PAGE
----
When New York City police responded to a call at a Brooklyn apartment last year, they were confronted by a man who banged on their patrol car with a steak knife, refused orders to put it down and finally lunged at officers before one of them shot him to death.
What officers didn’t know at the time was that 22-year-old Rexford Dasrath had a long history of mental illness, and his mother believes he would be alive today if police were better trained to deal with such situations.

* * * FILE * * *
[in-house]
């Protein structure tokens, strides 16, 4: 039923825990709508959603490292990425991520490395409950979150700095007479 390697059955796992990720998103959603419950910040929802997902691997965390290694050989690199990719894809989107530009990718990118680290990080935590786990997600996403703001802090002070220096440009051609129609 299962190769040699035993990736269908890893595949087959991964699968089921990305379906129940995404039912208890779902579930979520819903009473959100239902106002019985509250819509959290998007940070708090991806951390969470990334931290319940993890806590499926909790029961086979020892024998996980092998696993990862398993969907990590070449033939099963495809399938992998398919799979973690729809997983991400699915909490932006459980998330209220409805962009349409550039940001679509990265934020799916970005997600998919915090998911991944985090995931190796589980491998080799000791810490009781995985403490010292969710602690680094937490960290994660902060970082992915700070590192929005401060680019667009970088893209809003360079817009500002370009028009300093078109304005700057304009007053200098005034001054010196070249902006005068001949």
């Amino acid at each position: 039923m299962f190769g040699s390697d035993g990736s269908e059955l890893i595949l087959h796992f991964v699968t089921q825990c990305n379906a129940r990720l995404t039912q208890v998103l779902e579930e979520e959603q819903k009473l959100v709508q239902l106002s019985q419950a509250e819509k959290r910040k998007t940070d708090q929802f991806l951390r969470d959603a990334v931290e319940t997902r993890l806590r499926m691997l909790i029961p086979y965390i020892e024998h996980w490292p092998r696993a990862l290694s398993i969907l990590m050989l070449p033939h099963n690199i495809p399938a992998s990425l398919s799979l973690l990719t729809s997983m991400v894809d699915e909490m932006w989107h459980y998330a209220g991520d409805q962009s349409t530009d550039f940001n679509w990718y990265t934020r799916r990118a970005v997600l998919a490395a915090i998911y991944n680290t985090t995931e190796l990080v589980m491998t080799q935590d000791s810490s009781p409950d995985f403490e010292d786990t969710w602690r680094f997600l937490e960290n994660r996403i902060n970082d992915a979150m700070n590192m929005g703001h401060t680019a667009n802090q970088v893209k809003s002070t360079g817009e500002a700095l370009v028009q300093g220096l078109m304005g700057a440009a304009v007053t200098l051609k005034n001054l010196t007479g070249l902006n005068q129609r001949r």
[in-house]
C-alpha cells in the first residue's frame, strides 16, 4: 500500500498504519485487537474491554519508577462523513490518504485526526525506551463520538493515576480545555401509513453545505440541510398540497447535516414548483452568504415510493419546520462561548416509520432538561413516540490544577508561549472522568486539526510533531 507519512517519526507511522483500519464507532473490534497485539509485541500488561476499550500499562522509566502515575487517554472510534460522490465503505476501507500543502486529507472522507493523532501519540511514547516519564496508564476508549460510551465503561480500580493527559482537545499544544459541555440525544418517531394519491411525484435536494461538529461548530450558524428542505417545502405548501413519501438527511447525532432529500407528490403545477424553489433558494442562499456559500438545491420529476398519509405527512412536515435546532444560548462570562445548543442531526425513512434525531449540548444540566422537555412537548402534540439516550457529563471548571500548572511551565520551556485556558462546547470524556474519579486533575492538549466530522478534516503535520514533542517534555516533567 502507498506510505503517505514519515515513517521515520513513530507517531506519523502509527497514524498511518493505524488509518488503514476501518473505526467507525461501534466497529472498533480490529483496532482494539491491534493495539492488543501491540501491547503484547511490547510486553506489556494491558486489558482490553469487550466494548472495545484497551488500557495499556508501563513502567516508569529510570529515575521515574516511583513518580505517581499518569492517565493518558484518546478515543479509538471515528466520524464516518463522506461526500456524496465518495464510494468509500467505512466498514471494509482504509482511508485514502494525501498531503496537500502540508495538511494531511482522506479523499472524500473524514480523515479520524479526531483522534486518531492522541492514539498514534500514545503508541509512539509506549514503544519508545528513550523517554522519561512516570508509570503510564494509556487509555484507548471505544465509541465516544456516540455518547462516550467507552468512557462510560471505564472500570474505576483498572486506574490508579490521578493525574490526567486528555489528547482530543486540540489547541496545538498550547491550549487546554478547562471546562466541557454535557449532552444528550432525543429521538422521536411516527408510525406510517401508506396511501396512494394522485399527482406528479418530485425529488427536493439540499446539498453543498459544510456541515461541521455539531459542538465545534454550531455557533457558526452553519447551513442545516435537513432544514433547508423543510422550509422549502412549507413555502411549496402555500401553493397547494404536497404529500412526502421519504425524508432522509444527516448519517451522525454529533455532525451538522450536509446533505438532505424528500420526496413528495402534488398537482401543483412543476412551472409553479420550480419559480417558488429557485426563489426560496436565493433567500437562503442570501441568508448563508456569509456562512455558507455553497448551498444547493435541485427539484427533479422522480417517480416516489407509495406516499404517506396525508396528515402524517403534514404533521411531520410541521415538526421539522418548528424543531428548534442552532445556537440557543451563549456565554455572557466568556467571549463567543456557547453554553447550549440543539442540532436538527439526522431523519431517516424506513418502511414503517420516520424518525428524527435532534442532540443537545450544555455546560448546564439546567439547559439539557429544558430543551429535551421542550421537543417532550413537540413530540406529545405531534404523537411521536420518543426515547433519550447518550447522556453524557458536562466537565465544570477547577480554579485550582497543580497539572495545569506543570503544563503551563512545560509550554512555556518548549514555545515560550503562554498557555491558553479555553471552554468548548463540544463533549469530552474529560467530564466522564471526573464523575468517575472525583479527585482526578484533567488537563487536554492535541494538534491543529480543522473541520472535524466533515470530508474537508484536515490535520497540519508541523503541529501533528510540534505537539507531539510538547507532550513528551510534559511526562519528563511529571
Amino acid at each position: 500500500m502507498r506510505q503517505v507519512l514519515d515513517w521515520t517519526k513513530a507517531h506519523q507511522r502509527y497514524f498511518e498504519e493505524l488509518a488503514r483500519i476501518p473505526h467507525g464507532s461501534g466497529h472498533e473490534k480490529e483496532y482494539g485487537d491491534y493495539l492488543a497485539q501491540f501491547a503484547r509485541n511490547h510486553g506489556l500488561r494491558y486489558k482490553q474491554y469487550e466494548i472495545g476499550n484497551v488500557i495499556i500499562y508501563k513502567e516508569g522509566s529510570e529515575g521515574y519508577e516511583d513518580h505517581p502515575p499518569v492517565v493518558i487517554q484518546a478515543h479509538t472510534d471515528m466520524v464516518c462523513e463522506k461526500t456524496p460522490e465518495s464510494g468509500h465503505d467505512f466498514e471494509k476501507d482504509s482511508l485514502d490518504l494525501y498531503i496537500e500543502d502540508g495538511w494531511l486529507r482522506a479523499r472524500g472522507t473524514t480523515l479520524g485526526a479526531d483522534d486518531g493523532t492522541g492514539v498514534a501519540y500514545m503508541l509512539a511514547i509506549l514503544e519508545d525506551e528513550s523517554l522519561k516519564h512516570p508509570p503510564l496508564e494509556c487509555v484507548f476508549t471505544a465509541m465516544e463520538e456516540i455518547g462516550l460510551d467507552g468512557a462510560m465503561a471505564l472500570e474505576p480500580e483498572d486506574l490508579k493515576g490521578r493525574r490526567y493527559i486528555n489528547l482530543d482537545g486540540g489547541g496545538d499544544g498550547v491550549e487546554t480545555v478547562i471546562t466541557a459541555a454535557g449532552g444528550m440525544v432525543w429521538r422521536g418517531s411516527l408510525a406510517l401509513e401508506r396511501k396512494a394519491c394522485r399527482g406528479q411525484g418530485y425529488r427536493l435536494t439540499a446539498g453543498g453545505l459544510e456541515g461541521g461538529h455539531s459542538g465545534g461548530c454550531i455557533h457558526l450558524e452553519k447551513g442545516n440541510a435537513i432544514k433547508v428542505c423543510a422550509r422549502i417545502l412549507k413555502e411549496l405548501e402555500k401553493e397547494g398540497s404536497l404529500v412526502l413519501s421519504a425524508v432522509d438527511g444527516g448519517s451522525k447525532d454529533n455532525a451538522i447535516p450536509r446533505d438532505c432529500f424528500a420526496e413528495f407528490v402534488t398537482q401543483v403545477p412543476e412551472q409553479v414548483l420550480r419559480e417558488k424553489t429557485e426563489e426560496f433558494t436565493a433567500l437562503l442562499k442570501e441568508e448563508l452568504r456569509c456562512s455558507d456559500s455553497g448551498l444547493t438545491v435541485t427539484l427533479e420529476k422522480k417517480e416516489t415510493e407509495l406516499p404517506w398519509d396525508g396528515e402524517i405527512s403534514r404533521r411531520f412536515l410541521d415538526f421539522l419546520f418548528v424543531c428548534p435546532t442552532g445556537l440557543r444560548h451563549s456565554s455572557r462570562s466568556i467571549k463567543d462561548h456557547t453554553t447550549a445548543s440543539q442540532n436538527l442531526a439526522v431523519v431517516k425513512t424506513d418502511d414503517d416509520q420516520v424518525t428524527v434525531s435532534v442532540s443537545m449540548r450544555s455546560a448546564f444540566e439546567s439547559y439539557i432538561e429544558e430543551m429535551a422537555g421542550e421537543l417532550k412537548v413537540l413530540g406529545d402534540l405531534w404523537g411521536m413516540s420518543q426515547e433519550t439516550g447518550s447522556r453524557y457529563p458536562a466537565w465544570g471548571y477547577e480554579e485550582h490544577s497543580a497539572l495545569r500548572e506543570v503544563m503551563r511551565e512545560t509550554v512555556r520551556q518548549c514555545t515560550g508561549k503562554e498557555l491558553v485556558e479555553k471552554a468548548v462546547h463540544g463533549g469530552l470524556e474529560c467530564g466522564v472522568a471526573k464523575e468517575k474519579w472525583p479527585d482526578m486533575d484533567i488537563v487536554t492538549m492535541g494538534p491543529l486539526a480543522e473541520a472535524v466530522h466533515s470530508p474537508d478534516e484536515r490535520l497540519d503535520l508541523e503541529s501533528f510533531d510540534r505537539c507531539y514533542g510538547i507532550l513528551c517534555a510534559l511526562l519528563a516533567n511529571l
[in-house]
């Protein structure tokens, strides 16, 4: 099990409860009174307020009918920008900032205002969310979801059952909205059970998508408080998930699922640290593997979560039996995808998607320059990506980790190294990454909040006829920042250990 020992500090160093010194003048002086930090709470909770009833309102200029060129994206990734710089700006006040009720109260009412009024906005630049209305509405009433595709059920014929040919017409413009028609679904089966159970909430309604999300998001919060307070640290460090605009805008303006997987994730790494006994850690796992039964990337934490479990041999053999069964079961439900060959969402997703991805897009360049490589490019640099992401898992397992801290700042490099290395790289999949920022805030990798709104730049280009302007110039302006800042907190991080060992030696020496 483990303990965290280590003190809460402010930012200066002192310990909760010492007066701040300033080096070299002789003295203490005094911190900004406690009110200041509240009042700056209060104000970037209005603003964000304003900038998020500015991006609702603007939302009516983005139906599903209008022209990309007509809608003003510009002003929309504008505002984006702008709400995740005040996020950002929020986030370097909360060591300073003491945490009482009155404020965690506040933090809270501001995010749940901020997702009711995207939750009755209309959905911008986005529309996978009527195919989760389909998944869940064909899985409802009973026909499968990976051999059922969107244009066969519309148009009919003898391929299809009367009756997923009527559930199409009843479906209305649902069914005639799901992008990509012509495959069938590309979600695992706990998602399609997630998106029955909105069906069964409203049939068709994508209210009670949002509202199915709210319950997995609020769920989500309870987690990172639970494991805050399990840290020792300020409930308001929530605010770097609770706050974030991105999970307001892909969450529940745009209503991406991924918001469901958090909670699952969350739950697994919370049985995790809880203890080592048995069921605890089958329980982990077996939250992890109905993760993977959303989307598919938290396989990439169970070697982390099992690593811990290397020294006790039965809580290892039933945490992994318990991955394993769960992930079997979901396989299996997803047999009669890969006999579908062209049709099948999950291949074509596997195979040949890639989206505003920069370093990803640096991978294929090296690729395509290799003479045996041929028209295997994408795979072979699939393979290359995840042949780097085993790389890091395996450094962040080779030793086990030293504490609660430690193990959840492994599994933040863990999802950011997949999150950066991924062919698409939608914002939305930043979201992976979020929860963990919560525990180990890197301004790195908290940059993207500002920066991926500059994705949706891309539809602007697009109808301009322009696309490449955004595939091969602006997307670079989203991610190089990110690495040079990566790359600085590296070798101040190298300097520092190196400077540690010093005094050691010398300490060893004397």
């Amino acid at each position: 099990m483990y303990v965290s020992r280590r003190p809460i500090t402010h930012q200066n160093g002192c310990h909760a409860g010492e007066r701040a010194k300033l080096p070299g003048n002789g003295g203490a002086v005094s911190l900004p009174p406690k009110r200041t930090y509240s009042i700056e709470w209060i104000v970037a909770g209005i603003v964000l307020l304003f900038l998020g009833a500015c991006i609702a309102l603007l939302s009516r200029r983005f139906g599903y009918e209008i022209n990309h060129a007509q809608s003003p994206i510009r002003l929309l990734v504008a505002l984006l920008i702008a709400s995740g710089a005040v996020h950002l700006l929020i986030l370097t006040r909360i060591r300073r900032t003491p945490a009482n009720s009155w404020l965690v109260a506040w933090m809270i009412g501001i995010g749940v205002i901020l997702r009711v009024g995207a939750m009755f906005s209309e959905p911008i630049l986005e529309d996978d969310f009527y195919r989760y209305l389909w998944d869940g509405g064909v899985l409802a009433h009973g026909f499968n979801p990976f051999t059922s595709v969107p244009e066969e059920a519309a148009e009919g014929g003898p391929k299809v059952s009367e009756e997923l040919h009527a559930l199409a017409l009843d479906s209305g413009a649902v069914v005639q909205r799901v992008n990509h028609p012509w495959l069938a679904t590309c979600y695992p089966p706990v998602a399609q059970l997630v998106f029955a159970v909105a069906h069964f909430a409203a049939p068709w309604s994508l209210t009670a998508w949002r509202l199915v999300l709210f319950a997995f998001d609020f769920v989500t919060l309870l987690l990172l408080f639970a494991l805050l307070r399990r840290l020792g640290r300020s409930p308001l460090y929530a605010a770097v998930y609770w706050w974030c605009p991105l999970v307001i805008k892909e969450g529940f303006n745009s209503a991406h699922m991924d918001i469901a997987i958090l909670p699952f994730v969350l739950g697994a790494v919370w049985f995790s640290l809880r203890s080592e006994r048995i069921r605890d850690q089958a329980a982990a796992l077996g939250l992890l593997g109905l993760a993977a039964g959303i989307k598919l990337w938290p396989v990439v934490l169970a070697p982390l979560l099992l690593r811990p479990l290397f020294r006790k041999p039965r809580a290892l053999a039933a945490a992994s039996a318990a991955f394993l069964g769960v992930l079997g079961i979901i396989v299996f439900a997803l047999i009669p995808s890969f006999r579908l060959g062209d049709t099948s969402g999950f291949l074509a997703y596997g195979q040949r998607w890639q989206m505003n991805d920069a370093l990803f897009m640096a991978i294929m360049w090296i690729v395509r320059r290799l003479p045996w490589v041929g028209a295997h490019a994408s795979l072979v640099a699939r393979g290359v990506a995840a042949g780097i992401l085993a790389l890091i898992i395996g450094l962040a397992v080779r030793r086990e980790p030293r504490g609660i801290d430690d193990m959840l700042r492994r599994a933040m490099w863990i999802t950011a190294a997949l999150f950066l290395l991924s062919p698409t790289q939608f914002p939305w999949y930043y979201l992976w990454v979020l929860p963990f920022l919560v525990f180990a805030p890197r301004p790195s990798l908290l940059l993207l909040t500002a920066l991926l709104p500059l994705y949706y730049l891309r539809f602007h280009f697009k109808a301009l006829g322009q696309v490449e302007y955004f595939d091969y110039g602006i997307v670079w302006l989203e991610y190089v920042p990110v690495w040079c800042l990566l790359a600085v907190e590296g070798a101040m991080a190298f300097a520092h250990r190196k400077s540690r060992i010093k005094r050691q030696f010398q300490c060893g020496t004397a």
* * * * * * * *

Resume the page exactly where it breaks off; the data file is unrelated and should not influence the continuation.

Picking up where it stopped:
Mental health advocates agree, and they propose the state spend $2 million to establish training programs to help cops assess and de-escalate confrontations with such suspects while establishing “crisis intervention teams” with mental health professionals.
“When you have a hammer, everything looks like a nail,” said state Sen. Kevin Parker, a Brooklyn Democrat who has introduced legislation to establish a New York City pilot program. A separate measure is being proposed in the City Council. “We’re here to say someone going through a mental illness crisis is not a criminal.”
The model is already used by 2,700 other cities nationwide.